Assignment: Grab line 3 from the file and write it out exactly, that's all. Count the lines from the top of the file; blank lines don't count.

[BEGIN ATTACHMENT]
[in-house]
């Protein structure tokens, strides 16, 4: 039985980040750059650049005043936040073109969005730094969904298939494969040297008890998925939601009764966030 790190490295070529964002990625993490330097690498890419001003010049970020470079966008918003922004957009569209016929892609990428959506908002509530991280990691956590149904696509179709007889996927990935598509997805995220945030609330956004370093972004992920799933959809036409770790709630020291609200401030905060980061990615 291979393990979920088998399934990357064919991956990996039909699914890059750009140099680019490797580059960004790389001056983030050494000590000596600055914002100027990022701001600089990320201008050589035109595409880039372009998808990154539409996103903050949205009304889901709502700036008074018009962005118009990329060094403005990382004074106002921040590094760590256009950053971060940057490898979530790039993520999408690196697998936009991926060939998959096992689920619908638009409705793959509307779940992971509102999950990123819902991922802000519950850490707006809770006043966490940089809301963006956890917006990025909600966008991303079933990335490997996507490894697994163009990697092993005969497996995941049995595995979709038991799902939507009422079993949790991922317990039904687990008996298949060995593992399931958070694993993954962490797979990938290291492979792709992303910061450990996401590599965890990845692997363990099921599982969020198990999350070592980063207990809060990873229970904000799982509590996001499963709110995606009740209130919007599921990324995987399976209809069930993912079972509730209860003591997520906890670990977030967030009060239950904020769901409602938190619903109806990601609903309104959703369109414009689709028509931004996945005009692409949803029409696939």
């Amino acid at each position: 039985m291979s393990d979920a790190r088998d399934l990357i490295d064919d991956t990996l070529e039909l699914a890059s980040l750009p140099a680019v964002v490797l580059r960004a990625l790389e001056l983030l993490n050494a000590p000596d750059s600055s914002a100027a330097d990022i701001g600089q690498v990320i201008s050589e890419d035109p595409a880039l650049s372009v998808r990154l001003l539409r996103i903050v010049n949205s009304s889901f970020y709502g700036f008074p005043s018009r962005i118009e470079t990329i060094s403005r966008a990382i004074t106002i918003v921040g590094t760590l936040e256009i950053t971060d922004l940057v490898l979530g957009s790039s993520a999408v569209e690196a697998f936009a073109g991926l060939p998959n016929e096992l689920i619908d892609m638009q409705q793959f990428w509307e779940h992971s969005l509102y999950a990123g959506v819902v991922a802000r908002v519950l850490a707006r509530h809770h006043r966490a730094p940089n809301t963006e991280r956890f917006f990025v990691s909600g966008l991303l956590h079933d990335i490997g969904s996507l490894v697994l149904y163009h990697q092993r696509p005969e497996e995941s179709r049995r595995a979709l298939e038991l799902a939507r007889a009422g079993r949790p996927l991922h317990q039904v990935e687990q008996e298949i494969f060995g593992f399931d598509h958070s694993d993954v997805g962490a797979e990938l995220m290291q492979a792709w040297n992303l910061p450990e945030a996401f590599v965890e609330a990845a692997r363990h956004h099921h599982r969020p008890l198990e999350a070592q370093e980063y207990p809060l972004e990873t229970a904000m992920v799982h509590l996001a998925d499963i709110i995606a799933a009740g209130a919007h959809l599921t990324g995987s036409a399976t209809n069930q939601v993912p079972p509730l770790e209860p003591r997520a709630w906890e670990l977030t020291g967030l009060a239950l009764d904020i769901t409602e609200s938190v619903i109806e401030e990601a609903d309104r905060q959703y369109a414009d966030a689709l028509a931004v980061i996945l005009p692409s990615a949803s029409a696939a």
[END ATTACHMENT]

């Amino acid at each position: 039985m291979s393990d979920a790190r088998d399934l990357i490295d064919d991956t990996l070529e039909l699914a890059s980040l750009p140099a680019v964002v490797l580059r960004a990625l790389e001056l983030l993490n050494a000590p000596d750059s600055s914002a100027a330097d990022i701001g600089q690498v990320i201008s050589e890419d035109p595409a880039l650049s372009v998808r990154l001003l539409r996103i903050v010049n949205s009304s889901f970020y709502g700036f008074p005043s018009r962005i118009e470079t990329i060094s403005r966008a990382i004074t106002i918003v921040g590094t760590l936040e256009i950053t971060d922004l940057v490898l979530g957009s790039s993520a999408v569209e690196a697998f936009a073109g991926l060939p998959n016929e096992l689920i619908d892609m638009q409705q793959f990428w509307e779940h992971s969005l509102y999950a990123g959506v819902v991922a802000r908002v519950l850490a707006r509530h809770h006043r966490a730094p940089n809301t963006e991280r956890f917006f990025v990691s909600g966008l991303l956590h079933d990335i490997g969904s996507l490894v697994l149904y163009h990697q092993r696509p005969e497996e995941s179709r049995r595995a979709l298939e038991l799902a939507r007889a009422g079993r949790p996927l991922h317990q039904v990935e687990q008996e298949i494969f060995g593992f399931d598509h958070s694993d993954v997805g962490a797979e990938l995220m290291q492979a792709w040297n992303l910061p450990e945030a996401f590599v965890e609330a990845a692997r363990h956004h099921h599982r969020p008890l198990e999350a070592q370093e980063y207990p809060l972004e990873t229970a904000m992920v799982h509590l996001a998925d499963i709110i995606a799933a009740g209130a919007h959809l599921t990324g995987s036409a399976t209809n069930q939601v993912p079972p509730l770790e209860p003591r997520a709630w906890e670990l977030t020291g967030l009060a239950l009764d904020i769901t409602e609200s938190v619903i109806e401030e990601a609903d309104r905060q959703y369109a414009d966030a689709l028509a931004v980061i996945l005009p692409s990615a949803s029409a696939a």